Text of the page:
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ORIGINAL ARTICLE
Year : 2018  |  Volume : 2  |  Issue : 2  |  Page : 45-50

Cancer incidence in western region of Libya: Report of the year 2009 from tripoli pathology-based cancer registry


1 Faculty of Medicine, University of Benghazi, Benghazi, Libya
2 Department of Pathology, Tripoli Medical Center, Tripoli, Libya
3 Biotechnology Research Center, Tripoli, Libya
4 Faculty of Medicine, University of Benghazi; Benghazi, Biotechnology Research Center, Tripoli, Libya

Correspondence Address:
Prof. Adam Elzagheid
Department of Pathology, University of Benghazi, Benghazi
Libya
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Source of Support: None, Conflict of Interest: None


DOI: 10.4103/LJMS.LJMS_17_18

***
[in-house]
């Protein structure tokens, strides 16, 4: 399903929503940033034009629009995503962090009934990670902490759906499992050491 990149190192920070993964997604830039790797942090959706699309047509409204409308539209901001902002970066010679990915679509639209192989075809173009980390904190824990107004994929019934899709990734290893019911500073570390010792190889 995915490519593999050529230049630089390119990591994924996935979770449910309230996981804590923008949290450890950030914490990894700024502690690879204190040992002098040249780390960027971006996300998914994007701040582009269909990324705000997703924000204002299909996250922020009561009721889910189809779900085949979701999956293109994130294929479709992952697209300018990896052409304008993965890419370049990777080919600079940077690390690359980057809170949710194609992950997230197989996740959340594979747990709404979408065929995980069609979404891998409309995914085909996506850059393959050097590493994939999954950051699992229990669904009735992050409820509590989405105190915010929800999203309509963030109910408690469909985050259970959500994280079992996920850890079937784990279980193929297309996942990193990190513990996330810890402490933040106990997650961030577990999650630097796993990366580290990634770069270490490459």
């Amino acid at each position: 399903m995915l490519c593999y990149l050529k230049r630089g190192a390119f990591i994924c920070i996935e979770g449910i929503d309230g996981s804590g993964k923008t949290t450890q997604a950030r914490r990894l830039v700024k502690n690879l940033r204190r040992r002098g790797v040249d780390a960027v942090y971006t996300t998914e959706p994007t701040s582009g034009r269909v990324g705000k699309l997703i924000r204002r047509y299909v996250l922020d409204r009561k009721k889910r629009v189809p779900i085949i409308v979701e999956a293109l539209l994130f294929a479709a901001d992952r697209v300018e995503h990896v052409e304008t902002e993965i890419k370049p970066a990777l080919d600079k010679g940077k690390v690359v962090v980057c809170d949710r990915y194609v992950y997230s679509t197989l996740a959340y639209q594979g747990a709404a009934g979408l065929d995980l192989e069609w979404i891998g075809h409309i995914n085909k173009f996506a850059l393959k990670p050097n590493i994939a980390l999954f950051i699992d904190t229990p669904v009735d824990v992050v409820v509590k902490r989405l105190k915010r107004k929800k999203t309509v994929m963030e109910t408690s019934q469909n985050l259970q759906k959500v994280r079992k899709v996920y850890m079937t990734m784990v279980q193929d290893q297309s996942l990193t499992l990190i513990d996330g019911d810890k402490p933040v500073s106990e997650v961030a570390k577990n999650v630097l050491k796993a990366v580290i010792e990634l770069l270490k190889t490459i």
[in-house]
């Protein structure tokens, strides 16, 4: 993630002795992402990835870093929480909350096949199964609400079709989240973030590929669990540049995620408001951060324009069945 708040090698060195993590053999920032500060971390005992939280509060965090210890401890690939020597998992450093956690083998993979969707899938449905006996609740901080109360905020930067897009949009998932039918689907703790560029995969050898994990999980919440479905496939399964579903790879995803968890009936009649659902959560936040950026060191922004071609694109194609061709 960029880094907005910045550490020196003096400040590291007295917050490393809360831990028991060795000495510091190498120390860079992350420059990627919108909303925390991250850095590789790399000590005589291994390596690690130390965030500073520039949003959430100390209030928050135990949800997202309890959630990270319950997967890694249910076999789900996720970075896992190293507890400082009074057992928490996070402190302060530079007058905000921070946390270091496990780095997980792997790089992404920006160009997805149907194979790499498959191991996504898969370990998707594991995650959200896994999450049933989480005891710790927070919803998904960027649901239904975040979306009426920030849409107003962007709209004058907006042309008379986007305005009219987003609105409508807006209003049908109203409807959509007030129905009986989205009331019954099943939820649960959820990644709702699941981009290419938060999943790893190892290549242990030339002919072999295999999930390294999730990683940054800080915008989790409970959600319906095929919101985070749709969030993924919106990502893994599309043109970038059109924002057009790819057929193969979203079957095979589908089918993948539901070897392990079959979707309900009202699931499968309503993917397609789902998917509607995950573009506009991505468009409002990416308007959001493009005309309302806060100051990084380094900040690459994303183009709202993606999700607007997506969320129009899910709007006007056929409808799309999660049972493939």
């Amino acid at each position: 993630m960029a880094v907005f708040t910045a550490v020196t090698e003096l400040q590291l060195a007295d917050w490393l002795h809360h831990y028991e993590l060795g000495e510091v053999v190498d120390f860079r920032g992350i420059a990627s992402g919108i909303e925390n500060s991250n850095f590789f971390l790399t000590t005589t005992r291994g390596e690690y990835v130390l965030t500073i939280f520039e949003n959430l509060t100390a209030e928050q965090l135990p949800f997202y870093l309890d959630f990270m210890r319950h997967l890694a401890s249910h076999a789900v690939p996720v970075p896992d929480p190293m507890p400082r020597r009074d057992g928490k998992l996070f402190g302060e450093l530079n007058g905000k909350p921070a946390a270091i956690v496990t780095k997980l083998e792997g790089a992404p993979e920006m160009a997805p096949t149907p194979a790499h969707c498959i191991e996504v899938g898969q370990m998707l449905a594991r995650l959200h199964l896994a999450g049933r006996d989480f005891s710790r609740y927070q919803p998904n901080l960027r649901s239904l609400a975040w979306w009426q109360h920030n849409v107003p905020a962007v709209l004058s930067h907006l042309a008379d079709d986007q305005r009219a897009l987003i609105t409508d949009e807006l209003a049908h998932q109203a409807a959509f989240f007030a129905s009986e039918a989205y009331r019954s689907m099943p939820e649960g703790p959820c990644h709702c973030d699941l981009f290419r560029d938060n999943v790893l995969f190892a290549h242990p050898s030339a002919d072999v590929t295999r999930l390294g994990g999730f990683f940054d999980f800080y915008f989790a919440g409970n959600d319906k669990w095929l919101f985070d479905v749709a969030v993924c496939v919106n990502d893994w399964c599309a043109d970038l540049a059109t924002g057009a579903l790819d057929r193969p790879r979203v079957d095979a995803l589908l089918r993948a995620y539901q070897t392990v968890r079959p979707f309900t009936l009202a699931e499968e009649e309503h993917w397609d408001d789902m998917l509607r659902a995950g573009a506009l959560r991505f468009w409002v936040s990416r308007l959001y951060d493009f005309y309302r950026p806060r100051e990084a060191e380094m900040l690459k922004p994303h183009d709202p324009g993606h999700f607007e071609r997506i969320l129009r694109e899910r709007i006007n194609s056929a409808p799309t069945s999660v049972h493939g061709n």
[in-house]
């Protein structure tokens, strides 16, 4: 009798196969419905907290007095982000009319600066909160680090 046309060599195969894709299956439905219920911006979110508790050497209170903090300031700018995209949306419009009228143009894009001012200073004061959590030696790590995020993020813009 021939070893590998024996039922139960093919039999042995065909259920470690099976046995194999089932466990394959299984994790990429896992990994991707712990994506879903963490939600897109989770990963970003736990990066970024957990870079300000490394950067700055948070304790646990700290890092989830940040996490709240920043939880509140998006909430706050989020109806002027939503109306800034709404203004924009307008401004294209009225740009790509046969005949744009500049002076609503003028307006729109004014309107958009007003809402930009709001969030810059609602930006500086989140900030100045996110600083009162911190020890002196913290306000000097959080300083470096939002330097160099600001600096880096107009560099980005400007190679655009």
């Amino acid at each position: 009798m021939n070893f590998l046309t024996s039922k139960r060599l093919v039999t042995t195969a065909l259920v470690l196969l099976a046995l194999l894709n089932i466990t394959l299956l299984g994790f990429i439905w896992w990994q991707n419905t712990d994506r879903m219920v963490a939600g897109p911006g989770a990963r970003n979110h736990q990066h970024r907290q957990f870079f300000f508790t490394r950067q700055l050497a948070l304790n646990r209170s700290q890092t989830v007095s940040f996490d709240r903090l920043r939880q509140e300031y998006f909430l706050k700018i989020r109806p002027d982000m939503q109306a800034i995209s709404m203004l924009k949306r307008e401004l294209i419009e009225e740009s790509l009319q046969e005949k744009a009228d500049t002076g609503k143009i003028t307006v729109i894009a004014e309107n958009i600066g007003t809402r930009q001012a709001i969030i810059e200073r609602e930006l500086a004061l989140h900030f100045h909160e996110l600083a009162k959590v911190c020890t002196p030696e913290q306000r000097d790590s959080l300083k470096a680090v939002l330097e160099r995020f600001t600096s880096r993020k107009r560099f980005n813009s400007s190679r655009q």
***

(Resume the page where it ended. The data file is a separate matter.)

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Background and Aims: Cancer incidence rates are increasing in developed and developing countries. In Libya, it is vital for policymakers to know basic cancer epidemiology in each region of the country to design broad cancer prevention plans. This study aimed to determine the incidence rates (age-standardized) of different cancers in the western region of Libya. Materials and Methods: All histological proven cancer cases recorded in the cancer registry of Pathology Department at the Tripoli Medical Center (TMC) during the year 2009 were evaluated. Data were included demographic characteristics, such as age, sex, residence, date of diagnosis, and histopathological diagnosis, which were coded using the World Health Organization's International Classification of Diseases-10th Revision. Cancer cases from outside the western region of Libya were excluded from the study. The incidence rates of cancer cases were standardized with reference to the age and sex distribution of the total regional population of Libya which was calculated based on the real census performed by Libyan statistics authority in 2006. Results: A total of 1013 patients were diagnosed and registered with cancer at TMC. Male accounted for 48.3% (489 patients) of the cases, and females for 51.7% (524 patients), with M:F ratio of 1:1.07. The overall mean age (±standard deviation) at the time of the first diagnosis was 52.01 ± 20.36 years. The most frequent cancers in both genders were as follows: breast (10.8%), colorectal (10.7%), lung (9.2%), lymphoma (8.5%), and leukemia (8.3%), whereas in males, lung (14.1%), colorectal (11%), leukemia (9.4%), lymphoma (9%), and prostate 7.6%) and in females, breast (20.6%), colorectal (10.5%), lymphoma (8%), uterine (7.4%), and leukemia (7.3%). Conclusion: Breast cancer was the most common cancer in females and lung cancer in males followed by colorectal cancer in both sexes. The information presented in this study can contribute to a better understanding of the epidemiology of various cancers in Libya and consequently, it provide a useful guide for the decision-makers to construct efficacious decisions about cancer control in Libya.


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